Racial and Geographic Issues in Gastroesophageal Reflux Disease

Prateek Sharma, MD, FACP, FACG; Sachin Wani, MD; Yvonne Romero, MD; David Johnson, MD; Frank Hamilton, MD

Disclosures

Am J Gastroenterol. 2008;103(11):2669-2680. 

In This Article

Abstract and Introduction

Abstract

Gastroesophageal reflux disease (GERD) is a common chronic disorder that is associated with a huge economic burden in the western countries and significantly decreased quality of life. This review focuses on the various multicultural issues in the epidemiology, pathophysiology, diagnosis, and treatment of GERD. The prevalence of GERD appears to be highest in North America and Europe, whereas epidemiologic data from the Indian subcontinent, Africa, South America, and the Middle East are sparse. A limited number of studies have elucidated ethnic differences in GERD in multiracial populations. African Americans and Asians appear to be at a lower risk for the development of complicated GERD including Barrett's esophagus (BE). Whether the pathophysiology of GERD differs among different populations remains to be answered satisfactorily. It appears that most of the factors involved in the pathogenesis of GERD, as described in western populations, are present in Asians but at a lower scale. The current recommendations for the management of GERD by the American College of Gastroenterology may not meet the need for different ethnic groups or for different geographic regions. Recognition of language barriers in understanding the common terms used to describe reflux symptoms should be borne in mind while treating GERD patients with different ethnic backgrounds. In addition, a universally accepted definition for treatment success in GERD patients is lacking. Given the negative impact on health-related quality of life, significant cost ramifications, and increased risk for BE and esophageal adenocarcinoma, the study of multicultural issues in GERD should be considered.

Introduction

Gastroesophageal reflux disease (GERD), defined as a condition that develops when the reflux of stomach contents causes troublesome symptoms and/or complications, is a common chronic disorder prevalent in many countries.[1] It is associated with a huge economic burden in the western countries and significantly decreased quality of life.[2,3,4,5] It is the most common gastrointestinal-related diagnosis given during office visits and direct medical costs which primarily include drug costs exceed 10 billion dollars per year in the United States,[2] whereas indirect costs resulting from reduced work productivity are estimated to be as much as 75 billion dollars per year.[3] Complicated GERD includes erosive esophagitis, hemorrhage, ulcerative esophagitis, and esophageal strictures. GERD is a well established risk factor for Barrett's esophagus (BE) and esophageal adenocarcinoma, the most rapidly rising incidence of cancer in the western world.[6,7]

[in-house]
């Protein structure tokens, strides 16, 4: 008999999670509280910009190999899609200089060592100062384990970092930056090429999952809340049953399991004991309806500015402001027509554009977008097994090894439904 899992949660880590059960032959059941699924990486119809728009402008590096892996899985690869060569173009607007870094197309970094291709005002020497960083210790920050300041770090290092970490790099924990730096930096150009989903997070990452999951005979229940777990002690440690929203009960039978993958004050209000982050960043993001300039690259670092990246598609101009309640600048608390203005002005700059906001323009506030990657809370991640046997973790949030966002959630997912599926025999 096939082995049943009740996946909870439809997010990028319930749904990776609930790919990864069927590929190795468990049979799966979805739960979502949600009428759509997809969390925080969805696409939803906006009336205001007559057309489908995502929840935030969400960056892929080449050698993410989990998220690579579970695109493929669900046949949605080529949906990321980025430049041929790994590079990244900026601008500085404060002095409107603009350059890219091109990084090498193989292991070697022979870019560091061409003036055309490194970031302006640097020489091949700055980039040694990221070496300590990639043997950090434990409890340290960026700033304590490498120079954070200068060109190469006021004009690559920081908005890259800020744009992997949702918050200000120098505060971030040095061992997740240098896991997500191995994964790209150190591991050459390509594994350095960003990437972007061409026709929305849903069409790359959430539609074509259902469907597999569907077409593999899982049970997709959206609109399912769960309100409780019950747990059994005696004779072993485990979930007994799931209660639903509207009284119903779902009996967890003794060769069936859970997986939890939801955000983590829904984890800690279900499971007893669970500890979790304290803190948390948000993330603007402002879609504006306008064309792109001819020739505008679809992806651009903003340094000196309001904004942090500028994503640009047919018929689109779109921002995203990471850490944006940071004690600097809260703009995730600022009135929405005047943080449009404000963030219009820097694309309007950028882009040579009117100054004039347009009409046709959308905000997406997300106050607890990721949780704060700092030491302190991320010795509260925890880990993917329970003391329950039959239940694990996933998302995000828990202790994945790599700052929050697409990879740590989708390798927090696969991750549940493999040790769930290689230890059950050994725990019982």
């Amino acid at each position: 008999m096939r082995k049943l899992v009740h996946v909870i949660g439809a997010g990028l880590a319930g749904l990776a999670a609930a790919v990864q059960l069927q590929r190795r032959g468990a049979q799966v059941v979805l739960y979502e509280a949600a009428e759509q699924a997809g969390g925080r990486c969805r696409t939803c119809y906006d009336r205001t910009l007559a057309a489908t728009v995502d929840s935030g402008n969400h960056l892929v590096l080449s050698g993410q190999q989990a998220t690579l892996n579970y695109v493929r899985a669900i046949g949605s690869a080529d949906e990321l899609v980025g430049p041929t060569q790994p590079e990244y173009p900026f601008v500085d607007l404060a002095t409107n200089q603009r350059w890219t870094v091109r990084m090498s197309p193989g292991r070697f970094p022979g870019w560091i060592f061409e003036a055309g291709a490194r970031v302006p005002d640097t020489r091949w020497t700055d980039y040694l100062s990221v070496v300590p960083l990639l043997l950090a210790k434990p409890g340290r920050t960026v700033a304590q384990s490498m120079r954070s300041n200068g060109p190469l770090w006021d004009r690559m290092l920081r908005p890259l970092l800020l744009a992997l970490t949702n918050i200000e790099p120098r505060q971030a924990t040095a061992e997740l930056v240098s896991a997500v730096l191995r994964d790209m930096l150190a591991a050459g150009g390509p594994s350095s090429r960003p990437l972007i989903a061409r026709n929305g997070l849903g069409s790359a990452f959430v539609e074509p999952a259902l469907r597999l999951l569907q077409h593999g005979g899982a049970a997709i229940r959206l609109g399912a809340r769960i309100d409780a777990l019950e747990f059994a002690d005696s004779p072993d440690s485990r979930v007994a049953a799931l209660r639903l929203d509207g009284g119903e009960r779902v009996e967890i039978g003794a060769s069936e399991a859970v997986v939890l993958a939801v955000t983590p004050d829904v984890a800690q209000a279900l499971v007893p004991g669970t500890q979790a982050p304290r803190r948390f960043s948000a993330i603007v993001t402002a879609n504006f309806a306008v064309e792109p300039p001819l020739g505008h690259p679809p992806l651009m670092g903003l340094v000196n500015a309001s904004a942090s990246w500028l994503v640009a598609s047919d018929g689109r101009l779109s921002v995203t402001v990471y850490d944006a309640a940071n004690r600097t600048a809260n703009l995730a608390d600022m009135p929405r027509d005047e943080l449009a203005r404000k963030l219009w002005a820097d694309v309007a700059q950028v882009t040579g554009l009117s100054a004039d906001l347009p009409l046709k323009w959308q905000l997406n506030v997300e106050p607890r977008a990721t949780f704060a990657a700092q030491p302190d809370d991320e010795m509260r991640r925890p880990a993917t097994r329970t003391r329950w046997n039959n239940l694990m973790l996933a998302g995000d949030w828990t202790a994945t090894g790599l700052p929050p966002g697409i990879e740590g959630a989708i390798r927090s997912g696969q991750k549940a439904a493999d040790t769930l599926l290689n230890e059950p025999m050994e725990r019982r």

Traditionally, GERD has been viewed as a disease of the western world and thought to be uncommon in the developing countries. A recent systematic review identified a 10-20% prevalence of GERD (at least weekly heartburn and/or regurgitation) in the western countries; while in Asia, the prevalence was at <5%.[4] It has been suggested that there is an increasing trend in the prevalence of GERD over the last two decades[5] and that reflux disease is more common in Asian countries than previously recognized.[6] Studying racial and geographic differences in GERD and its complications are important as they highlight environmental or genetic influences in etiology and increase our understanding of the disease pathogenesis and management. This review focuses on the various multicultural issues in the epidemiology, pathophysiology, diagnosis, and treatment of GERD. Relevant studies, limited to the English language, were identified via PubMed searches (1966 to May 2007) with the search terms gastroesophageal reflux disease, gastroesophageal reflux, reflux, erosive esophagitis, BE along with prevalence, incidence, epidemiology, ethnicity, geographic differences, and risk factors. Recent reviews on the epidemiology of GERD were also examined for appropriate publications.[4,5,6] Studies on pediatric subjects were excluded.

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